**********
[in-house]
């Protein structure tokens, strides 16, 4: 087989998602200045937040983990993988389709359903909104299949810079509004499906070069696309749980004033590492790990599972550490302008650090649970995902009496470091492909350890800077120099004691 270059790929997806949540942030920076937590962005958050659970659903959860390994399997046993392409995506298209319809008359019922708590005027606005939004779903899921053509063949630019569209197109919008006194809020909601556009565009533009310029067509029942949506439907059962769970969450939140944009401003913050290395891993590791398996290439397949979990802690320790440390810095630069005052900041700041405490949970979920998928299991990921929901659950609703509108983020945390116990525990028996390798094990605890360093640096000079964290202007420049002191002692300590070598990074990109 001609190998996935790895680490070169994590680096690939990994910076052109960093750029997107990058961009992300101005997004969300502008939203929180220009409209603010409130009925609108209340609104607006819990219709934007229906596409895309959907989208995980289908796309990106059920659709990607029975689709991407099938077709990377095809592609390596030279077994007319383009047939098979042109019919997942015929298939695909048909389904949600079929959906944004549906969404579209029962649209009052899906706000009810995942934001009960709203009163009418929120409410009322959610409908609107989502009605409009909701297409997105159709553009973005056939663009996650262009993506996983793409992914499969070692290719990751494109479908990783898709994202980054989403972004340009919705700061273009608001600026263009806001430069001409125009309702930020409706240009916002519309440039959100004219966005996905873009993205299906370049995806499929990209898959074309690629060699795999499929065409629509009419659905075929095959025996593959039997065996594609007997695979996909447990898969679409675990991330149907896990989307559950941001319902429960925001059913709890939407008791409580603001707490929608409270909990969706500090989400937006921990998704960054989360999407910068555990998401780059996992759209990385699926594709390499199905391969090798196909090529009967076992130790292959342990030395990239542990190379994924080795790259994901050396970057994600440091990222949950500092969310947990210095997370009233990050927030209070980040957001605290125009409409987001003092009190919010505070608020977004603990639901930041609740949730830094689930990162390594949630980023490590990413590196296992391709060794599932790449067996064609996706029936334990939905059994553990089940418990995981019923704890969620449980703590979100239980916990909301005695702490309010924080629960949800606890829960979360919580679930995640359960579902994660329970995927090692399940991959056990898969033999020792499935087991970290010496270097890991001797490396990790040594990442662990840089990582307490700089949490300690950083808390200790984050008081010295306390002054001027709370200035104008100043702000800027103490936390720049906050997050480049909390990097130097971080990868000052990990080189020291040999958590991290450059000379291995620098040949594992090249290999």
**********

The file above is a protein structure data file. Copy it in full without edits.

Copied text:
[in-house]
């Protein structure tokens, strides 16, 4: 087989998602200045937040983990993988389709359903909104299949810079509004499906070069696309749980004033590492790990599972550490302008650090649970995902009496470091492909350890800077120099004691 270059790929997806949540942030920076937590962005958050659970659903959860390994399997046993392409995506298209319809008359019922708590005027606005939004779903899921053509063949630019569209197109919008006194809020909601556009565009533009310029067509029942949506439907059962769970969450939140944009401003913050290395891993590791398996290439397949979990802690320790440390810095630069005052900041700041405490949970979920998928299991990921929901659950609703509108983020945390116990525990028996390798094990605890360093640096000079964290202007420049002191002692300590070598990074990109 001609190998996935790895680490070169994590680096690939990994910076052109960093750029997107990058961009992300101005997004969300502008939203929180220009409209603010409130009925609108209340609104607006819990219709934007229906596409895309959907989208995980289908796309990106059920659709990607029975689709991407099938077709990377095809592609390596030279077994007319383009047939098979042109019919997942015929298939695909048909389904949600079929959906944004549906969404579209029962649209009052899906706000009810995942934001009960709203009163009418929120409410009322959610409908609107989502009605409009909701297409997105159709553009973005056939663009996650262009993506996983793409992914499969070692290719990751494109479908990783898709994202980054989403972004340009919705700061273009608001600026263009806001430069001409125009309702930020409706240009916002519309440039959100004219966005996905873009993205299906370049995806499929990209898959074309690629060699795999499929065409629509009419659905075929095959025996593959039997065996594609007997695979996909447990898969679409675990991330149907896990989307559950941001319902429960925001059913709890939407008791409580603001707490929608409270909990969706500090989400937006921990998704960054989360999407910068555990998401780059996992759209990385699926594709390499199905391969090798196909090529009967076992130790292959342990030395990239542990190379994924080795790259994901050396970057994600440091990222949950500092969310947990210095997370009233990050927030209070980040957001605290125009409409987001003092009190919010505070608020977004603990639901930041609740949730830094689930990162390594949630980023490590990413590196296992391709060794599932790449067996064609996706029936334990939905059994553990089940418990995981019923704890969620449980703590979100239980916990909301005695702490309010924080629960949800606890829960979360919580679930995640359960579902994660329970995927090692399940991959056990898969033999020792499935087991970290010496270097890991001797490396990790040594990442662990840089990582307490700089949490300690950083808390200790984050008081010295306390002054001027709370200035104008100043702000800027103490936390720049906050997050480049909390990097130097971080990868000052990990080189020291040999958590991290450059000379291995620098040949594992090249290999």